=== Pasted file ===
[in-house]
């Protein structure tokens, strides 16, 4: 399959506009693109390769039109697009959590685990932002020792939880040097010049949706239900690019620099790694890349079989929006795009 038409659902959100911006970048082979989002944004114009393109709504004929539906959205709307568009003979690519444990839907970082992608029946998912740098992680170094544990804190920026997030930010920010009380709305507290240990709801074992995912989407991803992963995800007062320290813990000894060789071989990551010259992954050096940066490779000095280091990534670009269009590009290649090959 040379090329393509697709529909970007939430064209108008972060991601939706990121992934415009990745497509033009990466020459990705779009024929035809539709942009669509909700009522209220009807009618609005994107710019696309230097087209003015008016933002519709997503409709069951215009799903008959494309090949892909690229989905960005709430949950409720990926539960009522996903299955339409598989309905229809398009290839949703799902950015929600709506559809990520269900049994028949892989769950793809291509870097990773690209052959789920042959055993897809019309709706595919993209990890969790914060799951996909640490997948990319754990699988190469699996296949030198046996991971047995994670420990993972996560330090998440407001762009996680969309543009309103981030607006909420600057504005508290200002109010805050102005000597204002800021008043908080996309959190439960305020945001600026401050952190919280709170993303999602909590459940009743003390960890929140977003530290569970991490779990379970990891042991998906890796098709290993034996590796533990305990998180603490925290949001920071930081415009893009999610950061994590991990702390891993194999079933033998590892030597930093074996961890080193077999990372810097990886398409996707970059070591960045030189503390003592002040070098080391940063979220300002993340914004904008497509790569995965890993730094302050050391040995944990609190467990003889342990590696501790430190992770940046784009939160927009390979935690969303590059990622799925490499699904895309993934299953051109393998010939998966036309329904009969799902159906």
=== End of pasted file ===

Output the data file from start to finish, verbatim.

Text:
[in-house]
């Protein structure tokens, strides 16, 4: 399959506009693109390769039109697009959590685990932002020792939880040097010049949706239900690019620099790694890349079989929006795009 038409659902959100911006970048082979989002944004114009393109709504004929539906959205709307568009003979690519444990839907970082992608029946998912740098992680170094544990804190920026997030930010920010009380709305507290240990709801074992995912989407991803992963995800007062320290813990000894060789071989990551010259992954050096940066490779000095280091990534670009269009590009290649090959 040379090329393509697709529909970007939430064209108008972060991601939706990121992934415009990745497509033009990466020459990705779009024929035809539709942009669509909700009522209220009807009618609005994107710019696309230097087209003015008016933002519709997503409709069951215009799903008959494309090949892909690229989905960005709430949950409720990926539960009522996903299955339409598989309905229809398009290839949703799902950015929600709506559809990520269900049994028949892989769950793809291509870097990773690209052959789920042959055993897809019309709706595919993209990890969790914060799951996909640490997948990319754990699988190469699996296949030198046996991971047995994670420990993972996560330090998440407001762009996680969309543009309103981030607006909420600057504005508290200002109010805050102005000597204002800021008043908080996309959190439960305020945001600026401050952190919280709170993303999602909590459940009743003390960890929140977003530290569970991490779990379970990891042991998906890796098709290993034996590796533990305990998180603490925290949001920071930081415009893009999610950061994590991990702390891993194999079933033998590892030597930093074996961890080193077999990372810097990886398409996707970059070591960045030189503390003592002040070098080391940063979220300002993340914004904008497509790569995965890993730094302050050391040995944990609190467990003889342990590696501790430190992770940046784009939160927009390979935690969303590059990622799925490499699904895309993934299953051109393998010939998966036309329904009969799902159906």